Last time on AI in Plainsight, I spoke to Smooth Ag’s CEO, River McTasney, and Head of Corporate Development, Hunter Allemand about the origins of their business, the capabilities of their autonomous Ranch Rover, and computer vision’s power to drive additional AgTech innovation. In the conclusion to our discussion, we dig deeper into computer vision’s growing role in transforming the lives of ranchers and farmers.
Bennett Glace: Welcome back to AI in Plainsight and Part 2 of my conversation with River McTasney and Hunter Allemand, Smooth Ag’s CEO and Head of Corporate Development. Last week we discussed Smooth Ag’s origins and the technology in its repertoire. This time around, you’ll hear about how Plainsight’s partnership with Smooth Ag got started and how computer vision will help shape the future of AgTech.
Could you speak a little more to how Plainsight came into the picture and what the addition of computer vision means for the Rover? What kind of additional use cases or challenges does this address for ranchers?
Hunter Allemand: I’m an adamant LinkedIn user and one day I guess the algorithm played in y’alls favor. I saw the sheep counting video and just knew we had to have a conversation. I’m a guerilla warfare strategist when it comes to social media. If there’s a CEO who doesn’t require you to put in their email to connect and I need to talk to them, I’ll do it. And that’s what I did. I just reached out to Carlos and sent him some pictures and a link to our website. My angle was this deployment in the dirt perspective. I loved what you were doing and wanted to provide more deployment options. And it worked out, right? River and I were told by somebody to avoid walking in the footsteps of giants. And they meant that from a developmental standpoint. If there are people out there who have created solutions, it’s all about integrating and I think we’re gonna see that more in the future of this partnership ecosystem. To scale quickly and deliver the best results to our customers, we want to work with the best people solving the same problems we’re looking at. That’s how Plainsight came across. You go to your website, you see you’ve worked with JBS, you’ve got that sheep video. There was a clear cultural and industrial alignment.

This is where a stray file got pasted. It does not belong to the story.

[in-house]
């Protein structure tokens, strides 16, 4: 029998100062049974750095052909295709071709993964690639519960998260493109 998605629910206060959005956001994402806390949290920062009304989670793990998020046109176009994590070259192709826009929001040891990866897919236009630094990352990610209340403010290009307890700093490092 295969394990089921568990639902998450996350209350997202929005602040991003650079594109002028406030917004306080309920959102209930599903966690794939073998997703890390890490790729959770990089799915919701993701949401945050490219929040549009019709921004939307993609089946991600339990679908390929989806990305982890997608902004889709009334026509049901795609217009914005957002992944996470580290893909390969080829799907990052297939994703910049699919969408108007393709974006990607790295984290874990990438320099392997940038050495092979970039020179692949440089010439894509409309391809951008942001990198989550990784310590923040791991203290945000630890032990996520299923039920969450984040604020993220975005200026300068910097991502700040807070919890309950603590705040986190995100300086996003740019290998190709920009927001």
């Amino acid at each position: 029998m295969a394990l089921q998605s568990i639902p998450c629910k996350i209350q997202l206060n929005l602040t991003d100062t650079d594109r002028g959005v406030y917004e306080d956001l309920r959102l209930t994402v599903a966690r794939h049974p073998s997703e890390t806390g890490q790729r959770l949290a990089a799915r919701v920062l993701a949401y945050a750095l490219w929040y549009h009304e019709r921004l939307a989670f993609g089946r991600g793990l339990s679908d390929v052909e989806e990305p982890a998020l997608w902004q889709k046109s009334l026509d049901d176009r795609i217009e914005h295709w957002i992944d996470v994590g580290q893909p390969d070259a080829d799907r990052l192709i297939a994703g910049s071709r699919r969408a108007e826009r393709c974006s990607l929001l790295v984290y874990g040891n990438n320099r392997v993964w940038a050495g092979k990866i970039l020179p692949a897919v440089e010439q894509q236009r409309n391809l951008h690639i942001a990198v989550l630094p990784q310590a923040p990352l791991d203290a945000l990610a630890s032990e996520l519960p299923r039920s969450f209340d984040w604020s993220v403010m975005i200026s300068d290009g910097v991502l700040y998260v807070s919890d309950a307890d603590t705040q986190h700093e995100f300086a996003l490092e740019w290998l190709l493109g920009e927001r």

River McTasney: I’ll touch on the second part of your question – how is it good for the rancher? I think it goes back to optimization of labor. So something I want to go back to on this, back to the previous question a little bit, is the opportunity cost that comes with something like this. Let’s say it takes you three hours to run your feed route and you’re running that feed route for multiple reasons. One of those reasons is to actually lay eyes on your livestock assets. That’s to check their health, check on the calves, make sure they all come up, make sure there’s none you need to go look for, know, they haven’t come up three days in a row now, so probably need to go look for ’em, right? And you gotta keep track. That’s something Hunter brought up earlier. Are we ever going to get to the point where we’ve removed people from feeding? No, but we’re definitely going to see a gap. Ranchers will find there are times that they don’t need to be there, instead of going out to feed five times a week, maybe they’ll go out once. So, there’s still the human touch and the human eye, but it’s gonna be nice those other four times to get visual data without having to be there. That’s one way it directly helps the rancher. We can pull it up on our phone and feel confident enough to go out there just once a week. And then, we have to look at it from a long-term results perspective. We’re constantly collecting data and crunching it. Over time, we’re gonna be able to do things like body condition scoring and make an average of the herd. We’re gonna be able to see when calves drop at different times. We’ll be able to throw in pasture data. As you drive certain stretches of certain pastures, you’ll ben able to look at all that forage and after 10 years that data is going to be really important and you’re gonna be able to go back and look at all the different forage levels and the climate and everything else. So, that’s the gist of how it’ll help ranchers in the immediate and long term. And I think we’re gonna see a lot of good come out of that. Hunter, anything to add?
HA: On the subject of that data visualization over time, I think it’s important for maybe the less ranch-experienced people to understand that when it comes time for someone to take the reins at a ranch all they can lean on is experience. There isn’t a massive data archive to help understand what weather will do to the bottom line or how a bad year can affect the herd. As we’re looking over multi-generational timelines, let’s say 25 or 30 years, without data, they’ve just gotta wing it. With data, we’re starting to realize that the new era of ranchers will be able to take this data and really understand how to optimize their ranches. I think that’s what we see as the really exciting piece to this, unlocking the ranchers’ capabilities. Instead of just reporting a bad year, they’ll be able to quantify just how bad a year it was. That’s the most important thing as we’re looking at climate change and its impacts on the weather. Drier years are getting drier, wetter years are getting wetter. We wanna know what that does to the herd, what it does to the ranch. You can’t do that in a notebook. This data has to be collected digitally and synthesized in a way that creates results.